Edge computing on the rise
The edge computing market will grow by a compound annual growth rate of over 30% from 2018 to 2022.
This is according to market analyst firm TrendForce, which says edge computing helps to decrease the load of cloud computing systems and enhance the data processing performance at the edge of the network.
TrendForce believes this new kind of architecture not only substantially increases the efficiency of computing and data applications, but could also enhance further implementation of emerging technologies like artificial intelligence (AI) and 5G.
Jimmy Liu, an analyst at TrendForce, points out that the traditional architectures of cloud computing systems have led the market for many years, and have created new business opportunities such as cloud storage and big data analysis.
However, with increasingly huge amounts of data and the rise of real-time computing, traditional architectures have been unable to meet future demand, says Liu.
He adds that with a decentralised structure, edge computing integrates network, computing, storage and self-management at the edge of field devices and gateways, etc, helping to realise real-time response of field devices and enhance the efficiency of data collection and advanced application. Moreover, edge computing can reduce the cost compared with traditional architectures.
TrendForce notes that supply chains have been developing industry standards and the edge computing ecosystem.
It explains that many alliances have been setting new standards for edge computing, for this new paradigm will bring changes to the architectures and actual applications in the market.
For instance, it notes, the Multi-Access Edge Computing of The European Telecommunications Standards Institute, the OpenFog Reference Architecture for Fog Computing, and the Edge Computing Consortium led by Huawei have been actively developing reference architectures to establish the business ecosystems.
The firm points out that in addition, many companies have rolled out their edge computing solutions, such as Azure IOT Edge launched by Microsoft, which puts machine learning, advanced analytics and AI services at front-end IOT devices which are closer to the source of data. Chip Internet protocol provider Arm also introduced Mbed Edge, a computing platform to assist in protocol translation, gateway management and edge computing.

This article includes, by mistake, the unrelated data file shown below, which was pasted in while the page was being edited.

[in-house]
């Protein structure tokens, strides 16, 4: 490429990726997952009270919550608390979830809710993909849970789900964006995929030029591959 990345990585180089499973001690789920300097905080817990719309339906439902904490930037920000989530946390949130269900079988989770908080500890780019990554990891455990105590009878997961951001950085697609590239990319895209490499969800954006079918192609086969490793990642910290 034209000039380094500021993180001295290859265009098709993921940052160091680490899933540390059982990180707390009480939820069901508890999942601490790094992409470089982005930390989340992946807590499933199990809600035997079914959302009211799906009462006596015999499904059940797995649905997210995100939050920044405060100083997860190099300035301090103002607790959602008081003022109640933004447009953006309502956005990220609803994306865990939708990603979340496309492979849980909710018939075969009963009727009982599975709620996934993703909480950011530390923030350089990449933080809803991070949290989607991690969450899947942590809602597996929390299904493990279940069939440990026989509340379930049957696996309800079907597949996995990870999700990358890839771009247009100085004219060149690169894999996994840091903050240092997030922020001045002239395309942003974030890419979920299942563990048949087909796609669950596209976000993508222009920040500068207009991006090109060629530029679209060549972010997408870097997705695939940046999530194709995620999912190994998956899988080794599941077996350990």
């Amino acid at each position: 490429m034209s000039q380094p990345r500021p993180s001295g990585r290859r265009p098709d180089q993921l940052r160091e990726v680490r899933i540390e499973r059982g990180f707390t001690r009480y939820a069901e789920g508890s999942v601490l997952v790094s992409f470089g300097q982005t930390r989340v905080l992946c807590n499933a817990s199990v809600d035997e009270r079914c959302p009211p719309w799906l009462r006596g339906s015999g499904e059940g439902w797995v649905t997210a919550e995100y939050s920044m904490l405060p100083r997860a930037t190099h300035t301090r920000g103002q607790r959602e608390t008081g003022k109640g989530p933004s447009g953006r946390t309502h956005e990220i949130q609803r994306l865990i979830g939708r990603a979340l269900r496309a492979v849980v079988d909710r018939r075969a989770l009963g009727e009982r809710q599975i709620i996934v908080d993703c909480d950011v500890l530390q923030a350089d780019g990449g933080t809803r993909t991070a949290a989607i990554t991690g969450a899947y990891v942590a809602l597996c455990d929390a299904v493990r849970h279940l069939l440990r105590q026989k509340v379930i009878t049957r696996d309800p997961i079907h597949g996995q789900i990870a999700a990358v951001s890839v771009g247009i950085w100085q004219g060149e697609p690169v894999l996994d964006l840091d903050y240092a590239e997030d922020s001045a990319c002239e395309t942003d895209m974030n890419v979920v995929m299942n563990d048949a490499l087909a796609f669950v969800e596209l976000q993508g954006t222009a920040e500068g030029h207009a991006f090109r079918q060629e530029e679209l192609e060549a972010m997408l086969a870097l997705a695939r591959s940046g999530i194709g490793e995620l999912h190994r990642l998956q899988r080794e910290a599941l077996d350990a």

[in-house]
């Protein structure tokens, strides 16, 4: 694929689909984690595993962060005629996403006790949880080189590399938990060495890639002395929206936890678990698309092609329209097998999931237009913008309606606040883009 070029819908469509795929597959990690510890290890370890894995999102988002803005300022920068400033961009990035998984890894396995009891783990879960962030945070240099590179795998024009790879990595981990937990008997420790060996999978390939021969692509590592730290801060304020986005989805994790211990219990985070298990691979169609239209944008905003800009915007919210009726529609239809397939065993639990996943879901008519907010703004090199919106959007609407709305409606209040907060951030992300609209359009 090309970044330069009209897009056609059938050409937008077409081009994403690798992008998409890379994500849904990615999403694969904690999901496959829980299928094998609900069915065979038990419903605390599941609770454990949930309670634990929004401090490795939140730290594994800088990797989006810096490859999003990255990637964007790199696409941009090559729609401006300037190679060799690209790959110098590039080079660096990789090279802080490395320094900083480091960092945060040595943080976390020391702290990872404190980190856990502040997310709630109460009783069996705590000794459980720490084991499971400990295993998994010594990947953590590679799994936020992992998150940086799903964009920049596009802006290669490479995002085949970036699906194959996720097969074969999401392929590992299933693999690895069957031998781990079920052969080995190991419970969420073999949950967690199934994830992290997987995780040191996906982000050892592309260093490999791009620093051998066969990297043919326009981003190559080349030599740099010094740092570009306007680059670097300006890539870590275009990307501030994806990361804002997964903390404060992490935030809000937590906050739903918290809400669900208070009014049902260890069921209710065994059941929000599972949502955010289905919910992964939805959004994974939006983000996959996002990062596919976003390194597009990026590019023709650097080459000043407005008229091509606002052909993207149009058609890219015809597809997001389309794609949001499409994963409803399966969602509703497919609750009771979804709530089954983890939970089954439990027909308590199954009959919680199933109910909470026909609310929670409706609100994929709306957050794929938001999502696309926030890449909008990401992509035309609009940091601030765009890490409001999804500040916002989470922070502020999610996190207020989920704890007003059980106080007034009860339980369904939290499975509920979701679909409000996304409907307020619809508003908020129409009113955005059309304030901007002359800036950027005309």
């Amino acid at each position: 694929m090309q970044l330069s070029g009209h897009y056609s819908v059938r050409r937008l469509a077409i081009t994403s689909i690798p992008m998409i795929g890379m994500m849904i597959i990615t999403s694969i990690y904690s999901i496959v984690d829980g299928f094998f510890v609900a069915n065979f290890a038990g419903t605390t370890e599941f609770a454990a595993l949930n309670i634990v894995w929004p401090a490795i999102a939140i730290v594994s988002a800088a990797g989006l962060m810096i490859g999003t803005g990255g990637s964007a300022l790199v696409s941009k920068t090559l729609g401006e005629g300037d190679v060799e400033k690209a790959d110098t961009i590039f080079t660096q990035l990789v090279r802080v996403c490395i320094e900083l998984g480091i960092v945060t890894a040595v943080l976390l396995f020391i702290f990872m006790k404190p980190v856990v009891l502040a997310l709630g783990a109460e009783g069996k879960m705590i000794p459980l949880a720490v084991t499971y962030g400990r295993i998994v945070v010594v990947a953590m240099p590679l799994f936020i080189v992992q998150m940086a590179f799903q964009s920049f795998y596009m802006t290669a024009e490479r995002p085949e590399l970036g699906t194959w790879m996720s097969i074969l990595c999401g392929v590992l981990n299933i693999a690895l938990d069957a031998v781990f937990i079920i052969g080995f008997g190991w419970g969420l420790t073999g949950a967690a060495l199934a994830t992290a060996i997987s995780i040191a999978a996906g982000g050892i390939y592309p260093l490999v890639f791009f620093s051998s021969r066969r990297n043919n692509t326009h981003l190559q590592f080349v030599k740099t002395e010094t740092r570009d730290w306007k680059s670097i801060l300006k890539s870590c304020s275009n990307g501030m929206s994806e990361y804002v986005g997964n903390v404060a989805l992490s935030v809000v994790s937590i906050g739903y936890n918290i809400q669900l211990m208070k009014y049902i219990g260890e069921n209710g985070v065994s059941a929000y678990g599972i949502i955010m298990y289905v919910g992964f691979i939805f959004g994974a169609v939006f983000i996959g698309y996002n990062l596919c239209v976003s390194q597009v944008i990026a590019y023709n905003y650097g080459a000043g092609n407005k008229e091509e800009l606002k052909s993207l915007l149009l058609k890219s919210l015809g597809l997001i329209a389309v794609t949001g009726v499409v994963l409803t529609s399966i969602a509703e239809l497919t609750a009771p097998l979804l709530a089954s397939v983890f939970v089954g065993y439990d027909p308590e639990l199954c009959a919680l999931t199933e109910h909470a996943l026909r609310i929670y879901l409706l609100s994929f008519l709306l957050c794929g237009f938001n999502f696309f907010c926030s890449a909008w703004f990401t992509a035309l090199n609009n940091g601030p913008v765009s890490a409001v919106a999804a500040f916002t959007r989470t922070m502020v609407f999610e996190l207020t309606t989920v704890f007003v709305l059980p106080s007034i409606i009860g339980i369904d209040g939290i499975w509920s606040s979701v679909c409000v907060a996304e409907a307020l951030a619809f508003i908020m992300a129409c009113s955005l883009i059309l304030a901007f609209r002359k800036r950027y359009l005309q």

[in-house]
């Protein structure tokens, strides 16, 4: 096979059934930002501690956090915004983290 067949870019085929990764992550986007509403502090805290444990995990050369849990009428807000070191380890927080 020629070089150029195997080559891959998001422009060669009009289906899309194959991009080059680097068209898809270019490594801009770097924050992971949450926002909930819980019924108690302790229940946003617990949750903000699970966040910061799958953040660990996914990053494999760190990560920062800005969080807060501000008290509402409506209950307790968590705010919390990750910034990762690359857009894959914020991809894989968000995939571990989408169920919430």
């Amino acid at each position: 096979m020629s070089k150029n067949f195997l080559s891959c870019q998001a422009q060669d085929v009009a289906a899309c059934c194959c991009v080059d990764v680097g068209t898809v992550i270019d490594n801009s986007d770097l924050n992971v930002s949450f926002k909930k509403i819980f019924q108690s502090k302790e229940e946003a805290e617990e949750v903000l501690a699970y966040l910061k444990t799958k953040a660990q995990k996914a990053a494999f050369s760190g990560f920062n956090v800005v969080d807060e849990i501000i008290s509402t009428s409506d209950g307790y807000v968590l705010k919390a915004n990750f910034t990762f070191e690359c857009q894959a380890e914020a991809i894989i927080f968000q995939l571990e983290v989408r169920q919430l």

In addition, the rest of the industry chain, including server providers, network equipment providers, industrial computer providers, traditional manufacturers and open source organisations, have all introduced corresponding solutions.
According to TrendForce, edge computing, which became a focus of discussion in 2017, will have significant implications on AI and 5G.
Liu notes that AI used to rely on powerful cloud computing capabilities for data analysis and algorithm. But with the advancement of chips and the development of an edge computing platform, field devices and gateways have been entitled basic AI abilities, which allow them to assist in the initial data screening and analysis, immediate response to requirements, etc.
Edge computing is also an important technological transformation for 5G, Lui says. "Compared with 3G and 4G era, 5G network features diverse applications and network demands.
"Therefore, 5G network must offer corresponding solutions for different applications and requirements. In this condition, edge computing can provide mobile users with better network quality and lower latency, and allow telecom operators to launch more innovative services."